Author: Yvette Brazier
Cluster headaches can be very painful. They occur several times a day, start suddenly, and last for a limited time. The exact cause of cluster headaches remains unknown, though there are several theories.
Cluster headaches occur cyclically. A bout of regular attacks, known as a cluster period, can last a few days, weeks, or months. During remission periods, a person has no headaches.
Cluster headaches are not common, affecting about 1 in 1,000 people. Six out of 10 cases involve men, and most of these are people who smoke. The headaches usually start after the age of 20.
Keep reading to learn more about cluster headaches, including the symptoms, causes, and treatment methods.
Here are some key points about cluster headaches.
- Cluster headaches typically affect one side of the head and the area around the eyes. Symptoms may include a reddened eye on the affected side of the head and a stuffy nose.
- In northern countries, they are more common during the fall.
- They affect around 1 in 1,000 people and are more common in men than women.
- A cluster headache often appears suddenly, lasts around 1 hour, then disappears.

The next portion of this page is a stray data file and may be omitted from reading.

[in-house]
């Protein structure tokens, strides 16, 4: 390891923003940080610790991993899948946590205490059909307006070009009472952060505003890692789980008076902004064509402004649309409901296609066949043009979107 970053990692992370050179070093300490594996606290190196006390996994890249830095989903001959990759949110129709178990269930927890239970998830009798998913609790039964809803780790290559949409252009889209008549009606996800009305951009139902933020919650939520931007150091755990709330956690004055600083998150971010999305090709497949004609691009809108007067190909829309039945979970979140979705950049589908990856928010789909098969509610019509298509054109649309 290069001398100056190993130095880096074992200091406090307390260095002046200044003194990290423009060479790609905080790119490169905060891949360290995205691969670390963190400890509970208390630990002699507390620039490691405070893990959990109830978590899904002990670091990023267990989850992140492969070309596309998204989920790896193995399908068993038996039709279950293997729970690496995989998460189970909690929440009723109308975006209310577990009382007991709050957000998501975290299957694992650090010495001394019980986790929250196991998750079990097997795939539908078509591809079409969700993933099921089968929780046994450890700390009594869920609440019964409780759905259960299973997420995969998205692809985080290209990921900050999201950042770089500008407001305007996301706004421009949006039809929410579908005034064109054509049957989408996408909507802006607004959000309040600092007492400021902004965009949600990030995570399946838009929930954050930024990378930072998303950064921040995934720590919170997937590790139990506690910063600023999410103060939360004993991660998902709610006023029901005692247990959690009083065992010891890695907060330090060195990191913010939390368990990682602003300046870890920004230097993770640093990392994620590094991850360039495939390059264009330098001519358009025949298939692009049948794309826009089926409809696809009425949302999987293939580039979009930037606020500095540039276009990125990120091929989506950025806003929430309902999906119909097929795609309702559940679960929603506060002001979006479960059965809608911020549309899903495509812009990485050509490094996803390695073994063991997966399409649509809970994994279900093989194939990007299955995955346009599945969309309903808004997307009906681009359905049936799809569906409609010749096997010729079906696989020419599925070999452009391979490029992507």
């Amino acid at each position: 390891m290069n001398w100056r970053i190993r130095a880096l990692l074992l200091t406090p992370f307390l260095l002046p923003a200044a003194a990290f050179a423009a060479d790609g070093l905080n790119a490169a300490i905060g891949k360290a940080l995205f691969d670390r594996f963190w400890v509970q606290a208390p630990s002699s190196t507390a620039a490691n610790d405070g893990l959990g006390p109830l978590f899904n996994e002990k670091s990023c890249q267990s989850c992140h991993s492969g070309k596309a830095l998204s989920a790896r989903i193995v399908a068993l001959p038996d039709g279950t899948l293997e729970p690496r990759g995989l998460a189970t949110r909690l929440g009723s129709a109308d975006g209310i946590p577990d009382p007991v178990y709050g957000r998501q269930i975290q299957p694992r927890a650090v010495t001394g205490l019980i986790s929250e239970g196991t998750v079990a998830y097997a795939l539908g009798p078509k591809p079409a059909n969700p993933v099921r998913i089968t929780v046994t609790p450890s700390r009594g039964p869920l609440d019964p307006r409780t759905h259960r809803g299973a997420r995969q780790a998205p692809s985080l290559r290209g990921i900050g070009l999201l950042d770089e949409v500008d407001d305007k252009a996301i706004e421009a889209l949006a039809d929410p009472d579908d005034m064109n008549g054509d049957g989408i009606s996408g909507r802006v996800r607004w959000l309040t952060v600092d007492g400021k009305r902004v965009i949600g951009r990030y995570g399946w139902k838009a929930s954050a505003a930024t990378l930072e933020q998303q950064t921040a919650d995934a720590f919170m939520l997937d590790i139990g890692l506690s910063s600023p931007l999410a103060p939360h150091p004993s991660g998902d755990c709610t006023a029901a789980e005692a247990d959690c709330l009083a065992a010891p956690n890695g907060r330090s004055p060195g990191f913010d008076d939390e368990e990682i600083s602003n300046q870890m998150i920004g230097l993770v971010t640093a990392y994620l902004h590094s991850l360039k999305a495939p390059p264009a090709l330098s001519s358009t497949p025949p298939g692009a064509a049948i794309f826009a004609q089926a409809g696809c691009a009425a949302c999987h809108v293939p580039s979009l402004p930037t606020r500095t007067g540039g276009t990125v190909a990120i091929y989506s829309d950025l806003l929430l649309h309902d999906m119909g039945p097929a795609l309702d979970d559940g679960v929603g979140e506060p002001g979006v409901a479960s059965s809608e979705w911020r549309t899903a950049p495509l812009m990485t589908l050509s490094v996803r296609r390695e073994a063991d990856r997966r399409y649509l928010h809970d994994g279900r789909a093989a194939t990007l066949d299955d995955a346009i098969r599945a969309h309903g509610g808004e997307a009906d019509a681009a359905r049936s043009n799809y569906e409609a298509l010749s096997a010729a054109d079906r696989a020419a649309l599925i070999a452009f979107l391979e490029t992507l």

- During a cluster period, headaches happen frequently. During remission, there is no pain.
Symptoms of cluster headaches include intense pain that starts rapidly and usually without warning. The pain is continuous rather than throbbing. It may cause a stabbing, sharp, or burning sensation.
The pain typically starts around the eye and may radiate to other parts of the head, including the face, neck, and shoulders. Pain may be present in a temple or a cheek. It remains on one side of the head.
There may also be:
- redness, swelling, or watering in the eye on the side of the pain
- stuffy, blocked, or runny nose on the same side as the pain
- pale skin
- facial sweating
- small pupil size
- drooping of the eyelid on the same side as the pain
The pain can wake a person up during the night, and it may occur at the same time each night.
Each cluster can last from 15 minutes to several hours, but not usually more than 1 hour. After an attack, the pain will be gone, but the person may feel very tired.
A cluster period usually lasts from 6–12 weeks. It often starts at the same time each month, especially during springtime or fall.
Cluster headaches are either:
- Episodic cluster headaches: A series of searing headaches typically lasting from 1 week to 3 months. There is usually a 6–12-month period of remission with no pain after an episode. Then the cycle repeats itself.